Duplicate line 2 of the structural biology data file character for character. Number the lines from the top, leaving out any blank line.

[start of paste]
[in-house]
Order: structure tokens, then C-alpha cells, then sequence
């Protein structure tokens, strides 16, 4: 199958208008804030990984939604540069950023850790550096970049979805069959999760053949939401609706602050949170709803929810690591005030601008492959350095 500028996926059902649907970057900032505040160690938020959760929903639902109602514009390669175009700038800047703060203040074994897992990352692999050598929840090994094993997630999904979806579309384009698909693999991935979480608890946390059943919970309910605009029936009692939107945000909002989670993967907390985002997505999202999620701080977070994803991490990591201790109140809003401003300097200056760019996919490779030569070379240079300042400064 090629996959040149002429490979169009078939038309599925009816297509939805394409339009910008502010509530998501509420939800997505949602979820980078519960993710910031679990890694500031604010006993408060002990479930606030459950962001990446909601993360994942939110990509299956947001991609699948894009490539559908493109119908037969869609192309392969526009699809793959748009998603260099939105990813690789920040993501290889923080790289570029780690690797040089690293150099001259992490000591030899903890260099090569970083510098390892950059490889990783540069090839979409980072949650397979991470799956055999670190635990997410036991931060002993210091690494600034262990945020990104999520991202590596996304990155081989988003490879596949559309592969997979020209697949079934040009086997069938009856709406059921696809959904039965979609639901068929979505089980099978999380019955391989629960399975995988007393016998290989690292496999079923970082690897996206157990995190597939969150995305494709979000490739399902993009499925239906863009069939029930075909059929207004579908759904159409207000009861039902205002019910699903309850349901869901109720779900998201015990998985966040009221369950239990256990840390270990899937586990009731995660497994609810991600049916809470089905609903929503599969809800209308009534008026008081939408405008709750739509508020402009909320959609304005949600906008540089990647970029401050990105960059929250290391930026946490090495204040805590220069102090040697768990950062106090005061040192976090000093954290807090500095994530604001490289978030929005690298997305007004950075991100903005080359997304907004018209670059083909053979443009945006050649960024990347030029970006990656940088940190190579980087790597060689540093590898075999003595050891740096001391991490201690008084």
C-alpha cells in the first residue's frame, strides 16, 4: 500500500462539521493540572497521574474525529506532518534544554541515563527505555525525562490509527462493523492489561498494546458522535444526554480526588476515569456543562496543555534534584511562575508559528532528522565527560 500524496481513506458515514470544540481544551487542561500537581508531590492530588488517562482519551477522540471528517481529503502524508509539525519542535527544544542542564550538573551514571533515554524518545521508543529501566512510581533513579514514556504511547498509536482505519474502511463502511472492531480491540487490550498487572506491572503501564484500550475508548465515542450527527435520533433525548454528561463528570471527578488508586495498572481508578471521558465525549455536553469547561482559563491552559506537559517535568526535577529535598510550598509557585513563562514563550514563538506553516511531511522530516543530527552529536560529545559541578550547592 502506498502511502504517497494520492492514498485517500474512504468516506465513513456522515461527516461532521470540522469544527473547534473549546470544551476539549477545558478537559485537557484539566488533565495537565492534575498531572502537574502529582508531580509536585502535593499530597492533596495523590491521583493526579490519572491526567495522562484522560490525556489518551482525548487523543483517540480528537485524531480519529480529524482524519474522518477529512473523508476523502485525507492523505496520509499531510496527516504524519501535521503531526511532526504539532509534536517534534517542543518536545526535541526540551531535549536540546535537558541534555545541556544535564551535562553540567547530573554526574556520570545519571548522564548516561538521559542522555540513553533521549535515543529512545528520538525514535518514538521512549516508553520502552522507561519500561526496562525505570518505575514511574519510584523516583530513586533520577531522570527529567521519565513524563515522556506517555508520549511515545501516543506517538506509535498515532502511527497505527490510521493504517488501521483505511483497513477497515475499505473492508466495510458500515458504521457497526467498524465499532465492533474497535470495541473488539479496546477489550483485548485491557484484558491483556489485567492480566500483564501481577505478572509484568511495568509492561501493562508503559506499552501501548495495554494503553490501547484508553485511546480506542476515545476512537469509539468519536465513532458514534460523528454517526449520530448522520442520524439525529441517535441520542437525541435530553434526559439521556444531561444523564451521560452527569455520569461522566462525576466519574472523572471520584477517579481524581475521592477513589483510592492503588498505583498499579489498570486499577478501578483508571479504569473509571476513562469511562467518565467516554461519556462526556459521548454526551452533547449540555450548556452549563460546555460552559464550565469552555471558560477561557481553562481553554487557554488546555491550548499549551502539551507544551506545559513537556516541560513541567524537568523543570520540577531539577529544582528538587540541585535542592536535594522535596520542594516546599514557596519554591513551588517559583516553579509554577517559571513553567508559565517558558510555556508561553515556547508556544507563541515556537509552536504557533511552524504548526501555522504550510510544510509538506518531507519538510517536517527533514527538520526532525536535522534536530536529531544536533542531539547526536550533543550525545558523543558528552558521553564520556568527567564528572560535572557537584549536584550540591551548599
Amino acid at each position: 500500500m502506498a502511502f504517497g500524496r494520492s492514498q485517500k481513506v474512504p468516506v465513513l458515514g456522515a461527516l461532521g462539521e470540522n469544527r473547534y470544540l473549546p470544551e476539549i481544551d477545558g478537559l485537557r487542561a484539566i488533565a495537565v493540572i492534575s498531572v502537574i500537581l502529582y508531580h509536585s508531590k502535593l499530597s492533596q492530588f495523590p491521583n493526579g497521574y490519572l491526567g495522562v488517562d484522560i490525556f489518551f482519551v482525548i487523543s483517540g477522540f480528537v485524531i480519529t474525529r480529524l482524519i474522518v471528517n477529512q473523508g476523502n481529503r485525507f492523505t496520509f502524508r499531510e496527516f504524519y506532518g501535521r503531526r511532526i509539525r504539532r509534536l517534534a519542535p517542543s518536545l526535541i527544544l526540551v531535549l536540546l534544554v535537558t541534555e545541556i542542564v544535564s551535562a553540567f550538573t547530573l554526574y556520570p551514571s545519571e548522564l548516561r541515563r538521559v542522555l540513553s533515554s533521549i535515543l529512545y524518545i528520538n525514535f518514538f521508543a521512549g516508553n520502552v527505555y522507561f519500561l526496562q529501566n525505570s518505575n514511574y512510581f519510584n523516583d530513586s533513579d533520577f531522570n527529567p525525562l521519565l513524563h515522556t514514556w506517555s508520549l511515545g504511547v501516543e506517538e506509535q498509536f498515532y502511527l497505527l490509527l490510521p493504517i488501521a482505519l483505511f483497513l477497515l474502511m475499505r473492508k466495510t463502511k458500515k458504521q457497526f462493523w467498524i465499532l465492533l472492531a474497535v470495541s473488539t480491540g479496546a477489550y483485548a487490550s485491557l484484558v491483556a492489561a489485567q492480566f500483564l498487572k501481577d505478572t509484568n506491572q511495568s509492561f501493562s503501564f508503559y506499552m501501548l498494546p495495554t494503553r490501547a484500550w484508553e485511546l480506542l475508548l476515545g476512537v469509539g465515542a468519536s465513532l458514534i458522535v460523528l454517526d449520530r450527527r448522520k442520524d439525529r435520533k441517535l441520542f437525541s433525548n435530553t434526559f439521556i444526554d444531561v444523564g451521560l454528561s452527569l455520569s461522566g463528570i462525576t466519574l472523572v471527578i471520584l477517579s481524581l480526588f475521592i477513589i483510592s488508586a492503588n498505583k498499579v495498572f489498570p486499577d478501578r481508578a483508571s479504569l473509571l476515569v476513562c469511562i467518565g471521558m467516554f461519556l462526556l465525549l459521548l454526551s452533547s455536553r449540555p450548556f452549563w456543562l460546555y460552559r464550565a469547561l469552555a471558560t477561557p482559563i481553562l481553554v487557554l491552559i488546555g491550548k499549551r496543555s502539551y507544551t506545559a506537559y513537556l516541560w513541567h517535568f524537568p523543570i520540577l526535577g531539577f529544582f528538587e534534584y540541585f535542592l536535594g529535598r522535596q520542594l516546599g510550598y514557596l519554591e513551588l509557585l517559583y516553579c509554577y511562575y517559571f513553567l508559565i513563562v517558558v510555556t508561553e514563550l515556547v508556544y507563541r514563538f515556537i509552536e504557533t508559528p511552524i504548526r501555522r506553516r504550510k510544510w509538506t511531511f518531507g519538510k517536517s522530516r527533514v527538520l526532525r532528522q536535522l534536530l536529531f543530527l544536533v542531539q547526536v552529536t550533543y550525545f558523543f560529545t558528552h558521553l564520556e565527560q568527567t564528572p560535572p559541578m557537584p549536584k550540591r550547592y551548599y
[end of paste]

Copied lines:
Order: structure tokens, then C-alpha cells, then sequence